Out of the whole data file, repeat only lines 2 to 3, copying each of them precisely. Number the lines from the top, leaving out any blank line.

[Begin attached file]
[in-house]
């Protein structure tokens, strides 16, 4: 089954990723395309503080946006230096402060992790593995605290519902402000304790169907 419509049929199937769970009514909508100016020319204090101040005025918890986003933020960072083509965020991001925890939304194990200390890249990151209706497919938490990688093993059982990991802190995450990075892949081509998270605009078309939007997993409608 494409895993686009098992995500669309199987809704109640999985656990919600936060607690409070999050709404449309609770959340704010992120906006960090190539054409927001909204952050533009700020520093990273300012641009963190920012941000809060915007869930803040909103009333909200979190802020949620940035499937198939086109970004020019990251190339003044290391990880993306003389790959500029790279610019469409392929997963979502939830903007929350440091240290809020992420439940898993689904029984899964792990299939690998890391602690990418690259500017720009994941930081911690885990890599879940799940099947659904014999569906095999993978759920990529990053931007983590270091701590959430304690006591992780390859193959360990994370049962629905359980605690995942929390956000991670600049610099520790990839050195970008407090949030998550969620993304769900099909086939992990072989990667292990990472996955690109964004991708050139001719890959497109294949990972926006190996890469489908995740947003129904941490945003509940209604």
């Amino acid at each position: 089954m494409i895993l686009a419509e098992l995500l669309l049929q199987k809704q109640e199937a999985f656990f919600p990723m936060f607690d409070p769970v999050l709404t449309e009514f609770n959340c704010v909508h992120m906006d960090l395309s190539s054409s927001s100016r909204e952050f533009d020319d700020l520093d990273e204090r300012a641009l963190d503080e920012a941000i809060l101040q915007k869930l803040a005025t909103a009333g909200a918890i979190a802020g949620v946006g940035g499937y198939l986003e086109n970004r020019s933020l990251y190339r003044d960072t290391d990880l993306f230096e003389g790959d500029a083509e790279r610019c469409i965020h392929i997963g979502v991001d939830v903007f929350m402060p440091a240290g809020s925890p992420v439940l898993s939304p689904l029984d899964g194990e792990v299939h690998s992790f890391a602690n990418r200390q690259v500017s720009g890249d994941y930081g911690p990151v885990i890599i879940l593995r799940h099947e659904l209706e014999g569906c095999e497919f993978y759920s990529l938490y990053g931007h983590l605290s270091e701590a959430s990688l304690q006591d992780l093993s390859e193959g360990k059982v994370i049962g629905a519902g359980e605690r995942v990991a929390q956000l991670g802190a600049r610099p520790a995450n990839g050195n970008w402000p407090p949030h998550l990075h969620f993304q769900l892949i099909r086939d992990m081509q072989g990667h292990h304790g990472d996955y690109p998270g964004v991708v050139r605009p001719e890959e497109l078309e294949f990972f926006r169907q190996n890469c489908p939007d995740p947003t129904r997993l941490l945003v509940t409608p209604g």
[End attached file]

């Protein structure tokens, strides 16, 4: 089954990723395309503080946006230096402060992790593995605290519902402000304790169907 419509049929199937769970009514909508100016020319204090101040005025918890986003933020960072083509965020991001925890939304194990200390890249990151209706497919938490990688093993059982990991802190995450990075892949081509998270605009078309939007997993409608 494409895993686009098992995500669309199987809704109640999985656990919600936060607690409070999050709404449309609770959340704010992120906006960090190539054409927001909204952050533009700020520093990273300012641009963190920012941000809060915007869930803040909103009333909200979190802020949620940035499937198939086109970004020019990251190339003044290391990880993306003389790959500029790279610019469409392929997963979502939830903007929350440091240290809020992420439940898993689904029984899964792990299939690998890391602690990418690259500017720009994941930081911690885990890599879940799940099947659904014999569906095999993978759920990529990053931007983590270091701590959430304690006591992780390859193959360990994370049962629905359980605690995942929390956000991670600049610099520790990839050195970008407090949030998550969620993304769900099909086939992990072989990667292990990472996955690109964004991708050139001719890959497109294949990972926006190996890469489908995740947003129904941490945003509940209604």
């Amino acid at each position: 089954m494409i895993l686009a419509e098992l995500l669309l049929q199987k809704q109640e199937a999985f656990f919600p990723m936060f607690d409070p769970v999050l709404t449309e009514f609770n959340c704010v909508h992120m906006d960090l395309s190539s054409s927001s100016r909204e952050f533009d020319d700020l520093d990273e204090r300012a641009l963190d503080e920012a941000i809060l101040q915007k869930l803040a005025t909103a009333g909200a918890i979190a802020g949620v946006g940035g499937y198939l986003e086109n970004r020019s933020l990251y190339r003044d960072t290391d990880l993306f230096e003389g790959d500029a083509e790279r610019c469409i965020h392929i997963g979502v991001d939830v903007f929350m402060p440091a240290g809020s925890p992420v439940l898993s939304p689904l029984d899964g194990e792990v299939h690998s992790f890391a602690n990418r200390q690259v500017s720009g890249d994941y930081g911690p990151v885990i890599i879940l593995r799940h099947e659904l209706e014999g569906c095999e497919f993978y759920s990529l938490y990053g931007h983590l605290s270091e701590a959430s990688l304690q006591d992780l093993s390859e193959g360990k059982v994370i049962g629905a519902g359980e605690r995942v990991a929390q956000l991670g802190a600049r610099p520790a995450n990839g050195n970008w402000p407090p949030h998550l990075h969620f993304q769900l892949i099909r086939d992990m081509q072989g990667h292990h304790g990472d996955y690109p998270g964004v991708v050139r605009p001719e890959e497109l078309e294949f990972f926006r169907q190996n890469c489908p939007d995740p947003t129904r997993l941490l945003v509940t409608p209604g």